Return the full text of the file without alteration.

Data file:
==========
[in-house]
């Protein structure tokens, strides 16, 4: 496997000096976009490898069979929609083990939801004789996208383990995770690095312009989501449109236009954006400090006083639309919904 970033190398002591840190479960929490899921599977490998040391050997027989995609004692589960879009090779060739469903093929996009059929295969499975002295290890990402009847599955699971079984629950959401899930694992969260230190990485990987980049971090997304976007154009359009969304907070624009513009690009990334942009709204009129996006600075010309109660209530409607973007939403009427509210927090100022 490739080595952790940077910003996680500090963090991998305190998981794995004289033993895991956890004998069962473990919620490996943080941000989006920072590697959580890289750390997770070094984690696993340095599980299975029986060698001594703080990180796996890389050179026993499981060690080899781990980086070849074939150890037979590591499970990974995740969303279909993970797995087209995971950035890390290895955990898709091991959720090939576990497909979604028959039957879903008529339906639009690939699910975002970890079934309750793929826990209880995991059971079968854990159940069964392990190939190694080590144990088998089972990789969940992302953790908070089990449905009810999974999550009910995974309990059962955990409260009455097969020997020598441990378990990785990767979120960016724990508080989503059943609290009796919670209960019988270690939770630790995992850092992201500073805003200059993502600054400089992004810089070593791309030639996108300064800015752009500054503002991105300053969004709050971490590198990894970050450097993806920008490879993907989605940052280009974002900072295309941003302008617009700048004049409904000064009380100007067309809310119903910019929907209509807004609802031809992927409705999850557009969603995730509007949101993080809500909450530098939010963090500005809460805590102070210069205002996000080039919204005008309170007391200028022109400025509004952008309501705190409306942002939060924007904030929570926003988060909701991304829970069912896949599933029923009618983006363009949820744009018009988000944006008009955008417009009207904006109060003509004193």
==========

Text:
[in-house]
């Protein structure tokens, strides 16, 4: 496997000096976009490898069979929609083990939801004789996208383990995770690095312009989501449109236009954006400090006083639309919904 970033190398002591840190479960929490899921599977490998040391050997027989995609004692589960879009090779060739469903093929996009059929295969499975002295290890990402009847599955699971079984629950959401899930694992969260230190990485990987980049971090997304976007154009359009969304907070624009513009690009990334942009709204009129996006600075010309109660209530409607973007939403009427509210927090100022 490739080595952790940077910003996680500090963090991998305190998981794995004289033993895991956890004998069962473990919620490996943080941000989006920072590697959580890289750390997770070094984690696993340095599980299975029986060698001594703080990180796996890389050179026993499981060690080899781990980086070849074939150890037979590591499970990974995740969303279909993970797995087209995971950035890390290895955990898709091991959720090939576990497909979604028959039957879903008529339906639009690939699910975002970890079934309750793929826990209880995991059971079968854990159940069964392990190939190694080590144990088998089972990789969940992302953790908070089990449905009810999974999550009910995974309990059962955990409260009455097969020997020598441990378990990785990767979120960016724990508080989503059943609290009796919670209960019988270690939770630790995992850092992201500073805003200059993502600054400089992004810089070593791309030639996108300064800015752009500054503002991105300053969004709050971490590198990894970050450097993806920008490879993907989605940052280009974002900072295309941003302008617009700048004049409904000064009380100007067309809310119903910019929907209509807004609802031809992927409705999850557009969603995730509007949101993080809500909450530098939010963090500005809460805590102070210069205002996000080039919204005008309170007391200028022109400025509004952008309501705190409306942002939060924007904030929570926003988060909701991304829970069912896949599933029923009618983006363009949820744009018009988000944006008009955008417009009207904006109060003509004193």